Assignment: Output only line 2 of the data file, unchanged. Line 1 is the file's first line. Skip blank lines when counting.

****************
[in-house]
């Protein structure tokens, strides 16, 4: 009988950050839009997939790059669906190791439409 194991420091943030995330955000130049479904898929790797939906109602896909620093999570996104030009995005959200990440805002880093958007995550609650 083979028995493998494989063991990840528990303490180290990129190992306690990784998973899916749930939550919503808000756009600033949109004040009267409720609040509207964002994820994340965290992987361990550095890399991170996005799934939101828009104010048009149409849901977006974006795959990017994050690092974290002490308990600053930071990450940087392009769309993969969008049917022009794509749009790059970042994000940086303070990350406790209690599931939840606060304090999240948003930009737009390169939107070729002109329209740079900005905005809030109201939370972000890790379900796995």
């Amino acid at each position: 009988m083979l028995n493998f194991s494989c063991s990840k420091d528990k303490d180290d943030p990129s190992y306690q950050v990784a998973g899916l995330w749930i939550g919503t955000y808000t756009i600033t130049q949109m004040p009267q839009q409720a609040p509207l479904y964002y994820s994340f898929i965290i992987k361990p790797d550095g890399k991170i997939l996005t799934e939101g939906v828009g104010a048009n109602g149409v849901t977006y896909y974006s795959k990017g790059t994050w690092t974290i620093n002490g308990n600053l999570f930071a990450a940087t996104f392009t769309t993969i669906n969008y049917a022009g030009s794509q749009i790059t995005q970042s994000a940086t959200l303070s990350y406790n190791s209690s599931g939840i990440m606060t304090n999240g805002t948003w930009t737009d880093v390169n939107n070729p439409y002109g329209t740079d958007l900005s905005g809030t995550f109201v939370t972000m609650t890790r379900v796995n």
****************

């Protein structure tokens, strides 16, 4: 009988950050839009997939790059669906190791439409 194991420091943030995330955000130049479904898929790797939906109602896909620093999570996104030009995005959200990440805002880093958007995550609650 083979028995493998494989063991990840528990303490180290990129190992306690990784998973899916749930939550919503808000756009600033949109004040009267409720609040509207964002994820994340965290992987361990550095890399991170996005799934939101828009104010048009149409849901977006974006795959990017994050690092974290002490308990600053930071990450940087392009769309993969969008049917022009794509749009790059970042994000940086303070990350406790209690599931939840606060304090999240948003930009737009390169939107070729002109329209740079900005905005809030109201939370972000890790379900796995």